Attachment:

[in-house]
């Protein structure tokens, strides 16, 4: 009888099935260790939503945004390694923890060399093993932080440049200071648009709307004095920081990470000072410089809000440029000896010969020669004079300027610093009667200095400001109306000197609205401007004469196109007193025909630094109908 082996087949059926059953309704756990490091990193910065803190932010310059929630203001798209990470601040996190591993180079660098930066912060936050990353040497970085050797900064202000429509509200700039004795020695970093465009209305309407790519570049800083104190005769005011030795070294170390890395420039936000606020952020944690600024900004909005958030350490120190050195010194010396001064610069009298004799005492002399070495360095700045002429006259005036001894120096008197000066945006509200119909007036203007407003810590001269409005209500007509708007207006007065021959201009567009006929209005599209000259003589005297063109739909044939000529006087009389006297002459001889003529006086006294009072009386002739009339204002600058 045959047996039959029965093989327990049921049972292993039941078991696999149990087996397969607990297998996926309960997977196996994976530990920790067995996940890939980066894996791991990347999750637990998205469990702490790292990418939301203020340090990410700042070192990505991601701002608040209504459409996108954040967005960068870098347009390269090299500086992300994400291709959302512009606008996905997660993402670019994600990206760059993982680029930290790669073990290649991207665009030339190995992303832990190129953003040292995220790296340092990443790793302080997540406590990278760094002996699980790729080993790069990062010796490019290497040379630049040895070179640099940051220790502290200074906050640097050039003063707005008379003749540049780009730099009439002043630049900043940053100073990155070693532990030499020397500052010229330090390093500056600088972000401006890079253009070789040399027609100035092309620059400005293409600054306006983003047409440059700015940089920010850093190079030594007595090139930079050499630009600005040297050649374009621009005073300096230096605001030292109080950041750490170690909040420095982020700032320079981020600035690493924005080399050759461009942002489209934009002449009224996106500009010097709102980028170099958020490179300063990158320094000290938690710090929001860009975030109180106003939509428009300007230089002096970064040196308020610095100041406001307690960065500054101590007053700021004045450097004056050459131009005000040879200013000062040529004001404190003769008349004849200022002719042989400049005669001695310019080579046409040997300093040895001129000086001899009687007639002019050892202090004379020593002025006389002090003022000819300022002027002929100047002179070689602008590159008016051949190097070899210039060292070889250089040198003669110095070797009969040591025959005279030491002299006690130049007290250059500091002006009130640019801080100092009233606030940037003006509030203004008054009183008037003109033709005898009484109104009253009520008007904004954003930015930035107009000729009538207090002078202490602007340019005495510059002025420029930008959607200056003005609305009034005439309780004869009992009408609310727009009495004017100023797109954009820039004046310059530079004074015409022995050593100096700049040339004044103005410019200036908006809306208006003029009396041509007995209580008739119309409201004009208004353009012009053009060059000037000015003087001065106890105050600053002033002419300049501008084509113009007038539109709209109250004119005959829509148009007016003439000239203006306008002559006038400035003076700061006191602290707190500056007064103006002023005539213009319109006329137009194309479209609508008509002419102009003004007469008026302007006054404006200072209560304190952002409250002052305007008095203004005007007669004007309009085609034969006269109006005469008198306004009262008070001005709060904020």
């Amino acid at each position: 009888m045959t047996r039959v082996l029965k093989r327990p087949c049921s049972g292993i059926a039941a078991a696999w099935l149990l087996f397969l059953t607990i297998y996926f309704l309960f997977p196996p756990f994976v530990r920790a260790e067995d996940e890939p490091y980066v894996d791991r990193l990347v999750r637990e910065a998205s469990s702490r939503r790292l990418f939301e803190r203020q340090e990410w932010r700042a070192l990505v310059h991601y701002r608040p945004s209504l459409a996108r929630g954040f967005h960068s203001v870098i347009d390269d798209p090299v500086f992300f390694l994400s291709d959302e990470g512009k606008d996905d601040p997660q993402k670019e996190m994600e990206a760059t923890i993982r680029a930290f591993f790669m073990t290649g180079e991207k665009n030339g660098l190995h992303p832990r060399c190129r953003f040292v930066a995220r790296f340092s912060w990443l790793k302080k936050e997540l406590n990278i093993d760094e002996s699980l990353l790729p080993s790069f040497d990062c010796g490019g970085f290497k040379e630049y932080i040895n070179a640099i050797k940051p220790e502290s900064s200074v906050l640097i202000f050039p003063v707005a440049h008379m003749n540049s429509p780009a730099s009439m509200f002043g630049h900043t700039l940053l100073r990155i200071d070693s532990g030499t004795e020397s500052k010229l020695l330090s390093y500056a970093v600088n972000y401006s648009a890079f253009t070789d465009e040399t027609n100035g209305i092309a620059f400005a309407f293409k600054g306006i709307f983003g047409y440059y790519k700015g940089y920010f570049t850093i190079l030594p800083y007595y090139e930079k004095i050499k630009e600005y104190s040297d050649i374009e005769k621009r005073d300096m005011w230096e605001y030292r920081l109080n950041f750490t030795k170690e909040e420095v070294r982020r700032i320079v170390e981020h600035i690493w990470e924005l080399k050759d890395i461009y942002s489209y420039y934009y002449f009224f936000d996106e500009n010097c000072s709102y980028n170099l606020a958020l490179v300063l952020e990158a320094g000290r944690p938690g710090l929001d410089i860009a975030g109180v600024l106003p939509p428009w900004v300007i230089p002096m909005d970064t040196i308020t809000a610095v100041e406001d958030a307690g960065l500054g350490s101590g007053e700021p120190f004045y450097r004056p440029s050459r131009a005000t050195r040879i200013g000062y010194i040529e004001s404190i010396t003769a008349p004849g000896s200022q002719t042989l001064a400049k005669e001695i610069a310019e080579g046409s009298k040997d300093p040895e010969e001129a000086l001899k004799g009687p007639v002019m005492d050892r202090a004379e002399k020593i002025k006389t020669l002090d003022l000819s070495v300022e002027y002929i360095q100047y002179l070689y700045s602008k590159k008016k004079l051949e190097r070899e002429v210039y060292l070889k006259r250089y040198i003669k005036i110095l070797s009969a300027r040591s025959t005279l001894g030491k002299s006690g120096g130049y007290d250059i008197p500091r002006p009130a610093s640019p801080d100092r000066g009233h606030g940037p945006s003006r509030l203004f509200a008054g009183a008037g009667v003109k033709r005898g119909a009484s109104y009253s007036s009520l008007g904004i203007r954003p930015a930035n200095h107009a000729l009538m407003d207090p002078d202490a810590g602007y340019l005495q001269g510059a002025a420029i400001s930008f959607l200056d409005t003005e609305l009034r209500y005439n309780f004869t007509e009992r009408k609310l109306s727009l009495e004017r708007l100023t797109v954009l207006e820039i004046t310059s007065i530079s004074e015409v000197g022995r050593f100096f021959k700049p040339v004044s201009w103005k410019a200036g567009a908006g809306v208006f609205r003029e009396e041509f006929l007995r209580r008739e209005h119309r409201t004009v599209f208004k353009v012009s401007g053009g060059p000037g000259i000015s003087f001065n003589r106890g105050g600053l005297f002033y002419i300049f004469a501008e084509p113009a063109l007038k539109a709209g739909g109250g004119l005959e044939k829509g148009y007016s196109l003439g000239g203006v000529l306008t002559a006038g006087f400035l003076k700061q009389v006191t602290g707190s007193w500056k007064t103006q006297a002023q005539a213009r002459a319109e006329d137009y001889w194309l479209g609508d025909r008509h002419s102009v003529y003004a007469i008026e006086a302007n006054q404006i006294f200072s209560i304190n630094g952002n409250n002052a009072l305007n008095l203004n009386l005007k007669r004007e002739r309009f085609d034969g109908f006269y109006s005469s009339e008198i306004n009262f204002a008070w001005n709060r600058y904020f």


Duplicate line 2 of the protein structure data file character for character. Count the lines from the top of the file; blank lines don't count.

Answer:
């Protein structure tokens, strides 16, 4: 009888099935260790939503945004390694923890060399093993932080440049200071648009709307004095920081990470000072410089809000440029000896010969020669004079300027610093009667200095400001109306000197609205401007004469196109007193025909630094109908 082996087949059926059953309704756990490091990193910065803190932010310059929630203001798209990470601040996190591993180079660098930066912060936050990353040497970085050797900064202000429509509200700039004795020695970093465009209305309407790519570049800083104190005769005011030795070294170390890395420039936000606020952020944690600024900004909005958030350490120190050195010194010396001064610069009298004799005492002399070495360095700045002429006259005036001894120096008197000066945006509200119909007036203007407003810590001269409005209500007509708007207006007065021959201009567009006929209005599209000259003589005297063109739909044939000529006087009389006297002459001889003529006086006294009072009386002739009339204002600058 045959047996039959029965093989327990049921049972292993039941078991696999149990087996397969607990297998996926309960997977196996994976530990920790067995996940890939980066894996791991990347999750637990998205469990702490790292990418939301203020340090990410700042070192990505991601701002608040209504459409996108954040967005960068870098347009390269090299500086992300994400291709959302512009606008996905997660993402670019994600990206760059993982680029930290790669073990290649991207665009030339190995992303832990190129953003040292995220790296340092990443790793302080997540406590990278760094002996699980790729080993790069990062010796490019290497040379630049040895070179640099940051220790502290200074906050640097050039003063707005008379003749540049780009730099009439002043630049900043940053100073990155070693532990030499020397500052010229330090390093500056600088972000401006890079253009070789040399027609100035092309620059400005293409600054306006983003047409440059700015940089920010850093190079030594007595090139930079050499630009600005040297050649374009621009005073300096230096605001030292109080950041750490170690909040420095982020700032320079981020600035690493924005080399050759461009942002489209934009002449009224996106500009010097709102980028170099958020490179300063990158320094000290938690710090929001860009975030109180106003939509428009300007230089002096970064040196308020610095100041406001307690960065500054101590007053700021004045450097004056050459131009005000040879200013000062040529004001404190003769008349004849200022002719042989400049005669001695310019080579046409040997300093040895001129000086001899009687007639002019050892202090004379020593002025006389002090003022000819300022002027002929100047002179070689602008590159008016051949190097070899210039060292070889250089040198003669110095070797009969040591025959005279030491002299006690130049007290250059500091002006009130640019801080100092009233606030940037003006509030203004008054009183008037003109033709005898009484109104009253009520008007904004954003930015930035107009000729009538207090002078202490602007340019005495510059002025420029930008959607200056003005609305009034005439309780004869009992009408609310727009009495004017100023797109954009820039004046310059530079004074015409022995050593100096700049040339004044103005410019200036908006809306208006003029009396041509007995209580008739119309409201004009208004353009012009053009060059000037000015003087001065106890105050600053002033002419300049501008084509113009007038539109709209109250004119005959829509148009007016003439000239203006306008002559006038400035003076700061006191602290707190500056007064103006002023005539213009319109006329137009194309479209609508008509002419102009003004007469008026302007006054404006200072209560304190952002409250002052305007008095203004005007007669004007309009085609034969006269109006005469008198306004009262008070001005709060904020």